ANZ commodity report shows agriculture holding up well

Panic buying has given agriculture a short-term boost but the longer term outlook is not as good as global markets contract.

ANZ’s latest commodity report reveals Australia’s agriculture sector is faring better than other industries as ‘panic buying’ from consumers during the coronavirus pandemic boosted products including wheat, grains and beef.

Some segments have been adversely affected though, including the wine, seafood and wool industries that rely heavily on China. The impact of the pandemic has interrupted these normally promising export markets at one of the busiest times of the year.

Key findings of the report show grain and oil seed prices getting a short-term bump due to the effects of panic buying but that bucks a trend of longer-term price declines.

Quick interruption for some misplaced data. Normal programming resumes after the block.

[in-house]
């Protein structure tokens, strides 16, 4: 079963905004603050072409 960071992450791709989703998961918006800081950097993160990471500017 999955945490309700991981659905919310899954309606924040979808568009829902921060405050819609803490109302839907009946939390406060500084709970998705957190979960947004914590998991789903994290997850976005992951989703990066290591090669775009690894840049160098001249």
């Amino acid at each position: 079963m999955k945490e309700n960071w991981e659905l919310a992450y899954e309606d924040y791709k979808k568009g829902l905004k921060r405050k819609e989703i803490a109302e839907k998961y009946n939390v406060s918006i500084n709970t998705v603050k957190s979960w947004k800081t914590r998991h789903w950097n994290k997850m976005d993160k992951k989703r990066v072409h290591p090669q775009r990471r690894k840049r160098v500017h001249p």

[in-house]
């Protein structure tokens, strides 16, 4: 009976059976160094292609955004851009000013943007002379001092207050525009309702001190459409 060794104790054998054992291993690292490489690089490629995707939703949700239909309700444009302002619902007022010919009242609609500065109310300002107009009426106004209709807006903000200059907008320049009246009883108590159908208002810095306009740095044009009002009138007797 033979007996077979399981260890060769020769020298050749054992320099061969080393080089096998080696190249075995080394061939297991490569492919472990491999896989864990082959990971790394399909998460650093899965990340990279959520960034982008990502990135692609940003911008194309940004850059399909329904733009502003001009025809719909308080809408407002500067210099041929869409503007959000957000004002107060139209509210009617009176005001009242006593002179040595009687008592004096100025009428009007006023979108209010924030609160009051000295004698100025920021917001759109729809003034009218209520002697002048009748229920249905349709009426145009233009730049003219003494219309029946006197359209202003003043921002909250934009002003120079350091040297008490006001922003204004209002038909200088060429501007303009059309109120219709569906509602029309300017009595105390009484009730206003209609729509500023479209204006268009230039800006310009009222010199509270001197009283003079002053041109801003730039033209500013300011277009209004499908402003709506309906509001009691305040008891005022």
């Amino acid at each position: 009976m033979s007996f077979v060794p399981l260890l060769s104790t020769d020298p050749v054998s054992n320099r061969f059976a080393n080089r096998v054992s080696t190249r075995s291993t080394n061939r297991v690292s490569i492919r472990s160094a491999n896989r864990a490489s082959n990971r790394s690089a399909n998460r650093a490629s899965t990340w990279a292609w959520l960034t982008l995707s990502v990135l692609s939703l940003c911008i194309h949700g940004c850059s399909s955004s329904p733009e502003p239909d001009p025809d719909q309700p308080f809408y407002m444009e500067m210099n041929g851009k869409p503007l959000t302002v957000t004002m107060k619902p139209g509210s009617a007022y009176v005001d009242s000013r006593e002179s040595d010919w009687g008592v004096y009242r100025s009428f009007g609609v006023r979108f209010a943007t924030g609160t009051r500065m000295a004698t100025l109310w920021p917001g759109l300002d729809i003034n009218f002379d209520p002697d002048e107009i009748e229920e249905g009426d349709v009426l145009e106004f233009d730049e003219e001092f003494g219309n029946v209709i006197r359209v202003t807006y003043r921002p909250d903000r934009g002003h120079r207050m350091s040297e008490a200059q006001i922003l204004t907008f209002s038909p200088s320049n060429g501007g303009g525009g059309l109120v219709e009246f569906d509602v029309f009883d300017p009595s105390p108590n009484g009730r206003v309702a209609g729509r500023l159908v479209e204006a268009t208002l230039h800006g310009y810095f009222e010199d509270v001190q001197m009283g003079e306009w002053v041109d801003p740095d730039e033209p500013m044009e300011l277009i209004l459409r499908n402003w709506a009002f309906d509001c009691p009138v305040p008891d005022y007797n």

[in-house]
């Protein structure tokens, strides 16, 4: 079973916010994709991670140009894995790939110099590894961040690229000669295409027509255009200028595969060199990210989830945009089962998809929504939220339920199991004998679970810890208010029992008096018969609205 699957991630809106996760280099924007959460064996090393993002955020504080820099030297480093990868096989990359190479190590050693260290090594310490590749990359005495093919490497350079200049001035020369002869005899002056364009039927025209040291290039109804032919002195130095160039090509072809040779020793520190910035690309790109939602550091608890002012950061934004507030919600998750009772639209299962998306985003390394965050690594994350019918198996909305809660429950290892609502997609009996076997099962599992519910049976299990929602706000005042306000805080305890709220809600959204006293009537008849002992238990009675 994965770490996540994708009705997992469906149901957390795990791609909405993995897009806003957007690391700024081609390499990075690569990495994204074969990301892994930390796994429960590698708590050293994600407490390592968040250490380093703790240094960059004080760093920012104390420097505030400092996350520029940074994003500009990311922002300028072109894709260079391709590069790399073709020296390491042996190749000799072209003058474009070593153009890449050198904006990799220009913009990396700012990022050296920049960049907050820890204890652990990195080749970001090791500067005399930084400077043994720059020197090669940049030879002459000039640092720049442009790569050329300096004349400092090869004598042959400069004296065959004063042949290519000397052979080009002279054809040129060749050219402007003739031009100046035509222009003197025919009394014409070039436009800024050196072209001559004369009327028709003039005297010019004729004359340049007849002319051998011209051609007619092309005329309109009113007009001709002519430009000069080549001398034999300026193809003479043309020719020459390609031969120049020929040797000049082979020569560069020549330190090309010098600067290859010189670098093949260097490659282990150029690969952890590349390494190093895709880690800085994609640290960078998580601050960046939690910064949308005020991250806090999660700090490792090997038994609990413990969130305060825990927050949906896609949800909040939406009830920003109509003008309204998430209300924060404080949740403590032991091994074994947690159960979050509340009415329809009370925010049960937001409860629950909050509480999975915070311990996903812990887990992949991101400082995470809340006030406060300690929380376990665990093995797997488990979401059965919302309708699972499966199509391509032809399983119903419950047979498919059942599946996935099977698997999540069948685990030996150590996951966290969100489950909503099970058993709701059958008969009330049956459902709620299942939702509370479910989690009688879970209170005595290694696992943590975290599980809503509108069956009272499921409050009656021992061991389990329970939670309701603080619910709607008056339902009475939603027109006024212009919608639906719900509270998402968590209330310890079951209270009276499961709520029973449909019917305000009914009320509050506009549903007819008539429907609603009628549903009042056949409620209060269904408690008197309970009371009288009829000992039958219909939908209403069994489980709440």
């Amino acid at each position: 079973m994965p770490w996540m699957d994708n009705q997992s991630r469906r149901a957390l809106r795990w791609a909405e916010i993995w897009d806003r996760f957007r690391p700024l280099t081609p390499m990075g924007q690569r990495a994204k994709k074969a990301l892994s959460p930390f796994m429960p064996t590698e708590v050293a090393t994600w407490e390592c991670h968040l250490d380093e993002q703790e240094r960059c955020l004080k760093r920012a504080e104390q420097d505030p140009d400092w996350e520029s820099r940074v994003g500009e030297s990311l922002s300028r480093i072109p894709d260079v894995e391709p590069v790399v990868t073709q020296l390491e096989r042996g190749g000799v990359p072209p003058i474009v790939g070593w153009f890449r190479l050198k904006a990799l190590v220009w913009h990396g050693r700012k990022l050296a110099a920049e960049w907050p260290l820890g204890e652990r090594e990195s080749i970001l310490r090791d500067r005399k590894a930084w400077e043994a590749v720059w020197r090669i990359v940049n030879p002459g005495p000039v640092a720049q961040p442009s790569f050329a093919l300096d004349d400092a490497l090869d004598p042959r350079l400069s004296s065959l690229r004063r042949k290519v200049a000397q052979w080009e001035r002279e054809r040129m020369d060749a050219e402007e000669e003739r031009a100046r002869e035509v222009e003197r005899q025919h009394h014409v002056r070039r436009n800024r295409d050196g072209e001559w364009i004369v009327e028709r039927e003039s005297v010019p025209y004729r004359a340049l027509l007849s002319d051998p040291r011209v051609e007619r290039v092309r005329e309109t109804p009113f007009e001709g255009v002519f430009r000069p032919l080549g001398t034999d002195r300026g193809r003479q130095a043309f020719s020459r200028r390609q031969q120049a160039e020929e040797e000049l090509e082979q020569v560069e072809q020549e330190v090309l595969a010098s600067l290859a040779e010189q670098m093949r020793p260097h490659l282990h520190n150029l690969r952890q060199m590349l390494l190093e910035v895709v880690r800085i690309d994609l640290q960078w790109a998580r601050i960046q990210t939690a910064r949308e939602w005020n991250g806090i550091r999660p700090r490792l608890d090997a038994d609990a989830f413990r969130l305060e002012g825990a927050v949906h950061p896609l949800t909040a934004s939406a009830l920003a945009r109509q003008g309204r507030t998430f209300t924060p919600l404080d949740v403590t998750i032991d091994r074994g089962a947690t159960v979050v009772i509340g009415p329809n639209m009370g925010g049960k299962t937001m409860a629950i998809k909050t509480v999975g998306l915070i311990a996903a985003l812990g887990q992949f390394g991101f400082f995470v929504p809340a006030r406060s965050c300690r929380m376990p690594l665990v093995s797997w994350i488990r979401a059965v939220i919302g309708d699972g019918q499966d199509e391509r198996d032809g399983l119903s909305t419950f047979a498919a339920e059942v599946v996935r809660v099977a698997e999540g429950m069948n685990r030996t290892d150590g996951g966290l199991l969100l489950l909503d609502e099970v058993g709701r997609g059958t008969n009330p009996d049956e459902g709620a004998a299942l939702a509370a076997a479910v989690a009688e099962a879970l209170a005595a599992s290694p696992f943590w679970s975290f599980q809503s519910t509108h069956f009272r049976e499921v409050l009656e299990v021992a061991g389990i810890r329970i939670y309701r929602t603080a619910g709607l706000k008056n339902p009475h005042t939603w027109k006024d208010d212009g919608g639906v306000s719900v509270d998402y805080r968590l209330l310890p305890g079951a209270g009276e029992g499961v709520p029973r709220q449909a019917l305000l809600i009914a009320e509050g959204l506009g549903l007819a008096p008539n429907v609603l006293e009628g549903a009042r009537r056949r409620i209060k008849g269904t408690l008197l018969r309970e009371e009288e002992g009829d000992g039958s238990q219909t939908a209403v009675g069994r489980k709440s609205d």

Cattle prices had already been at record levels due to Chinese demand and cattle operations looking to re-stock so the sector was due for a correction but, once again, panic buying postponed that inevitable decline.

Sheep producers did not share in the panic buying spoils and prices are down across all sectors of the sheep industry. Wool prices were particularly hit with demand all but evaporating globally.

Anyone thinking of taking to drink would be making a wise move with the wine industry showing resilience coming out of drought. Domestic wine sales are rising and the industry is seeing increased sale values on lower volumes, a trend ANZ attributes to the premiumisation of the industry.

Cotton prices continue to sag as supply outstrips demand for the current season and business sentiment turns negative, particularly in China.

Dairy is holding up well thanks to the perceived health benefits of dairy products but demand and prices in the US have plunged with the closure of restaurants and the National School Lunch Program.

Sugar has been thrown an unexpected curve ball with the recent plunge in oil prices meaning huge Brazilian sugar volumes have been diverted from domestic ethanol production onto world markets to depress prices.